Neoliberal Globalization and the Democracy Paradox: The Turkish General Elections of 1999

By Onis, Ziya | Journal of International Affairs, Fall 2000 | Go to article overview

Neoliberal Globalization and the Democracy Paradox: The Turkish General Elections of 1999


Onis, Ziya, Journal of International Affairs


"The deep sense of uncertainty, and the feeling of rootlessness produced by globalization have clearly contributed to the rise of often authoritarian forms of identity politics to the center stage in the political arena."

Naeoliberal globalization as a late 20th century phenomenon is n inherently contradictory process. It is a process that unleashes tremendous potential for economic growth driven by rapid technological progress, notably in the areas of communications and information technology and is associated with the opening of markets and the rapid expansion of trade and capital flows. At the same time, it is a highly uneven process that tends to aggravate inequality between as well as within countries, by favoring certain regions or social groups over others. The uneven nature of neoliberal globalization is also a reflection or even a byproduct of the different speeds at which globalization occurs. It thus creates disproportionate benefits in favor of the industrialized countries of the North and the small number of semi-peripheral countries or emerging markets, such as Turkey, which are tied to the northern countries through north-south regional blocs. Significant parts of the developing world have been marginalized and left out of this process. Within individual countries, neoliberal globalization tends to create a group of winners who are able to take advantage of access to technology and integration with the world markets. Concurrently, it tends to create a group of losers, who lack the skills and the capacity to adapt themselves to the new environment and, hence, are excluded from its potential benefits. Natural corollaries of this tendency are the growing differentiation within the national economy and the dichotomy of highly prosperous and declining, or stagnant, regions within the same national economic space.

The paradox of neoliberal globalization is that it unifies and integrates while it fragments and marginalizes. Globalization of the world economy finds its most complete form in financial markets; the process has been less thorough, however, in the areas of foreign direct investment and foreign trade. In the latter, in spite of significant recent moves to establish a free, multilateral world trading environment, striking elements of protectionism continue to exist and novel instruments of protectionism are created, notably in industrialized countries, in the form of labor and environmental and technical standards.(1)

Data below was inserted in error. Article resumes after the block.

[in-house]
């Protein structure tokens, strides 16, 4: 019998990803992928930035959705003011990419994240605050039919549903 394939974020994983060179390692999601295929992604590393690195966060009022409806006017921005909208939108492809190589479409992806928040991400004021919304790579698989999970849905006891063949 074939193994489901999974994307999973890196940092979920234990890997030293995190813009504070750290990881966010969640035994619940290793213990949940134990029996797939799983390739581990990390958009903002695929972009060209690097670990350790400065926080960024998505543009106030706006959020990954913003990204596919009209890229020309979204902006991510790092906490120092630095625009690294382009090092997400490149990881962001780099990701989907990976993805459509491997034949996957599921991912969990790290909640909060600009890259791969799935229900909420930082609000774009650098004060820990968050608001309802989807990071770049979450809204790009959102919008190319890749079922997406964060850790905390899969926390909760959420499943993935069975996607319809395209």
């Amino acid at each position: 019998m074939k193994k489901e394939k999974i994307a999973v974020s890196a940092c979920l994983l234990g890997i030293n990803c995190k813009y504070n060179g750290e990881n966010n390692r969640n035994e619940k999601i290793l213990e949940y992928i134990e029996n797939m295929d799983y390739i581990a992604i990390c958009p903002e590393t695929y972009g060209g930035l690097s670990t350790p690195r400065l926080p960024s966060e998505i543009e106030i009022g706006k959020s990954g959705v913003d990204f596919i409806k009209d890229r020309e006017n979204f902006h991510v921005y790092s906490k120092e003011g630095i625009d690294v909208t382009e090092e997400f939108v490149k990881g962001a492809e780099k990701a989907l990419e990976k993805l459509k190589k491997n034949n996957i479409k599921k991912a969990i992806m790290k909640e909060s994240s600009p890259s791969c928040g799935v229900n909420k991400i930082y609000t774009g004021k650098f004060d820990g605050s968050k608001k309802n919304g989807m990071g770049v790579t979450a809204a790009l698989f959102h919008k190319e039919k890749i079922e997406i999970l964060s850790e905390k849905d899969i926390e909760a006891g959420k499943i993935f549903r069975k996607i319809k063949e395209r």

While financial globalization constitutes the most successful aspect of neoliberal globalization, labor mobility comprises the sphere where progress to date has been the most limited. Labor mobility applies largely to a sub-group of highly skilled employees. Unskilled or semi-skilled workers are usually confined to their national territories and look to their respective governments to improve their living standards.

The contradictory processes unleashed by neoliberal globalization thus places enormous strains and tensions on the state. In the aftermath of widespread privatization, as well as trade and capital account liberalization, many of the functions that the state has traditionally performed have become obsolete. This is not to argue that the state itself has no useful function to perform in the age of globalization. The state has to modify and adapt itself to the new environment and assume new responsibilities in such key areas as building human capital and technological infrastructure, maintaining macroeconomic stability, creating a competitive environment and regulating financial systems. The "competition state," which requires productive integration with the global economy, however, is a state that possesses limited capacity to provide social welfare. Indeed, attempts to extend the boundaries of the welfare state may result in capital flight and stagnation in an environment where individual nations are competing fiercely to attract the available pool of global capital. …

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